Plastic waste is a considerable concern for the environment and public health. What's more, plastic is generally more difficult to recycle than other materials — a problem that Blackrock Plastics works hard to solve.
Thermoplastic vs. Thermoset
All plastics are not created equal. They can be categorized into thermoplastics and thermosets. Thermoplastics can be melted and reshaped, but thermosets can't — no matter how much heat is applied.
Many materials used in construction and the automobile industries are thermoset plastics, which are chemically different from thermoplastics. Thermoset plastics contain cross-linked polymers. Those polymers form atomic bonds that are incredibly difficult to break down. By contrast, thermoplastics contain linear polymers, which present a weaker molecular structure and more malleable final products.
No. 1 Through No. 7
Just because a plastic item has little numbers on the bottom doesn’t guarantee its reusability. Those numbers denote that the container is made from a specific type of plastic.
Plastics are categorized by specific Resin Identification Codes (RIC), and each code or number equates to a different chemical. Those marked by the number one, such as basic soda and water bottles, are the easiest to recycle. By comparison, number three plastics are typically PVCs or vinyl, which are highly toxic when heated and usually present very low plastic recycling potential.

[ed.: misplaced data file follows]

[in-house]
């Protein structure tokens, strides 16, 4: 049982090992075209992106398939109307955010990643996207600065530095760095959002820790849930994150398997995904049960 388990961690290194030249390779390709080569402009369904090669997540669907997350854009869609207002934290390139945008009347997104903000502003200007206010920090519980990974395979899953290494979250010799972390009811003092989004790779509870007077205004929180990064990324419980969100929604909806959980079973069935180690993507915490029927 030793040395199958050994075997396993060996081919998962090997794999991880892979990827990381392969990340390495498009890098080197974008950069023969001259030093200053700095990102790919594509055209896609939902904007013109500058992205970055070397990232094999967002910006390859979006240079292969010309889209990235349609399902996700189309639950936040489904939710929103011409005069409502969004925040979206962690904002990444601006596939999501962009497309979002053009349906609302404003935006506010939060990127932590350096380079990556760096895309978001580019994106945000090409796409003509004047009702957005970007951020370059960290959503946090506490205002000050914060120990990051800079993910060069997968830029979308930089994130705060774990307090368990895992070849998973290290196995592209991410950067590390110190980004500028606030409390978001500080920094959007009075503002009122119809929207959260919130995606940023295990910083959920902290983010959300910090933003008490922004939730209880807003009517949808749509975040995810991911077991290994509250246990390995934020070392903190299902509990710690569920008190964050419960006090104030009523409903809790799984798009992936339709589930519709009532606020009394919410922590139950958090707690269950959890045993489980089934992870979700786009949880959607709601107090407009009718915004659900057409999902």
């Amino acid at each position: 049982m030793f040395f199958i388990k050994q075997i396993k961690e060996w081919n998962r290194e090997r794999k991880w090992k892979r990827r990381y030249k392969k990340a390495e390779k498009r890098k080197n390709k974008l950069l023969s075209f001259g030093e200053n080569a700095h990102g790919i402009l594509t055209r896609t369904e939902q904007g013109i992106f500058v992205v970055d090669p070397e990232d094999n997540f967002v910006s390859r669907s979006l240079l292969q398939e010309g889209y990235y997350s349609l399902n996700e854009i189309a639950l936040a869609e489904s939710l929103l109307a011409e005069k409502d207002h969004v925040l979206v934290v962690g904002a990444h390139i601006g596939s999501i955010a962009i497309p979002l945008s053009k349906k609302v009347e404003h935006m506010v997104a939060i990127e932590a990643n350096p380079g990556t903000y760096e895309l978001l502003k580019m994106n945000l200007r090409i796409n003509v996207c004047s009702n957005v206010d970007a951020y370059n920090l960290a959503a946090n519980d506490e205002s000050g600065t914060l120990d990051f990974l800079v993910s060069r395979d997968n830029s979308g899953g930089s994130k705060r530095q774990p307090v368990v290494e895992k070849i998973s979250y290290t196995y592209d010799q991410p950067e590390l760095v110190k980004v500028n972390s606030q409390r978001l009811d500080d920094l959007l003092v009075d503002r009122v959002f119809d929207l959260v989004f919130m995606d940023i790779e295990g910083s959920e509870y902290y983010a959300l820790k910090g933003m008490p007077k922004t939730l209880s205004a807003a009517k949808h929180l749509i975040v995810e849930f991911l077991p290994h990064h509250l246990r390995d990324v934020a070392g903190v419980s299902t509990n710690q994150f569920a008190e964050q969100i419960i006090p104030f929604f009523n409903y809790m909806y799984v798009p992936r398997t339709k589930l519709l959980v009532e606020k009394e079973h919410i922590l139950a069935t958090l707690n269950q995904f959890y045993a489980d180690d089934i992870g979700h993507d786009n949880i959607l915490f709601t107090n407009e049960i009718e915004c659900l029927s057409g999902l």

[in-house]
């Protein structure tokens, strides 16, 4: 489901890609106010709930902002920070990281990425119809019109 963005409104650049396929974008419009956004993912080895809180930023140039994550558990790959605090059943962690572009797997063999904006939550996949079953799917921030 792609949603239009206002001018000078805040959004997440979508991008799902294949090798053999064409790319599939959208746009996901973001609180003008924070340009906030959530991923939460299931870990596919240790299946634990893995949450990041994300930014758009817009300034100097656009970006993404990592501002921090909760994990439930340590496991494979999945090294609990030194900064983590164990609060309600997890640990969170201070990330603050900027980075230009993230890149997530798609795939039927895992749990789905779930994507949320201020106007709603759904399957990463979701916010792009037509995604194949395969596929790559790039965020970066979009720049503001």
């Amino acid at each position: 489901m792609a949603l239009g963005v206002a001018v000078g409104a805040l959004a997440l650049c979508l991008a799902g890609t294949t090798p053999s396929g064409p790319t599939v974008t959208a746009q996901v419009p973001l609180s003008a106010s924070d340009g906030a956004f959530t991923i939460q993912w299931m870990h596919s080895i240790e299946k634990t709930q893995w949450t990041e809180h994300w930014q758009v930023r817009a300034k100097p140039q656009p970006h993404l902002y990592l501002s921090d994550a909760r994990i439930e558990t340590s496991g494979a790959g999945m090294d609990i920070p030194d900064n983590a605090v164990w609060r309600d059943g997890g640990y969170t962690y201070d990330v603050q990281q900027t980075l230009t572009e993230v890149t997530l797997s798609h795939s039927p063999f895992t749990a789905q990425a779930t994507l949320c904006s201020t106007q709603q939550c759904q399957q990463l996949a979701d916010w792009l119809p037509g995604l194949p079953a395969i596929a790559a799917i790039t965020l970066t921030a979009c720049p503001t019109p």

Many common plastic items — most notably those used as food and beverage containers — are contaminated. Plastics must be cleaned and free of food residue to be recycled. For example, many packaging items — like to-go coffee cups — are considered mixed material, meaning there are two distinct substances combined in their production (in this case, a paper exterior and an inner plastic film). It’s often impossible to separate these different materials by hand.
We’ve covered how plastics can differ based on resins, chemical bonds, and contamination, but there’s an overarching market factor as well. Some plastics are more difficult to recycle because there simply isn’t economic demand. In some cases, the cost of shipping outweighs the value of the recycled material. Other times, there just isn't sufficient local investment in the technology required to break the plastics down into something usable.
How Blackrock Plastics Can Help
Whether the issue involves resin codes or market value, Blackrock Plastics can help. We offer expertise on the recycling potential of industrial plastic waste and help connect suppliers to buyers. We have convenient locations and dedicated staff members to troubleshoot with clients. We can even handle all those numerals and abbreviations, including PVC, PET, PP, PMMA, HDPE, LDPE, and other common industrial materials. Ultimately, by improving the network of plastic waste and its buyers, we're helping to decrease the overall plastic footprint on the planet. Ready to be a part of the solution? If you're a buyer or seller of plastic scrap, call us at +1 (843) 410-0326 or email firstname.lastname@example.org.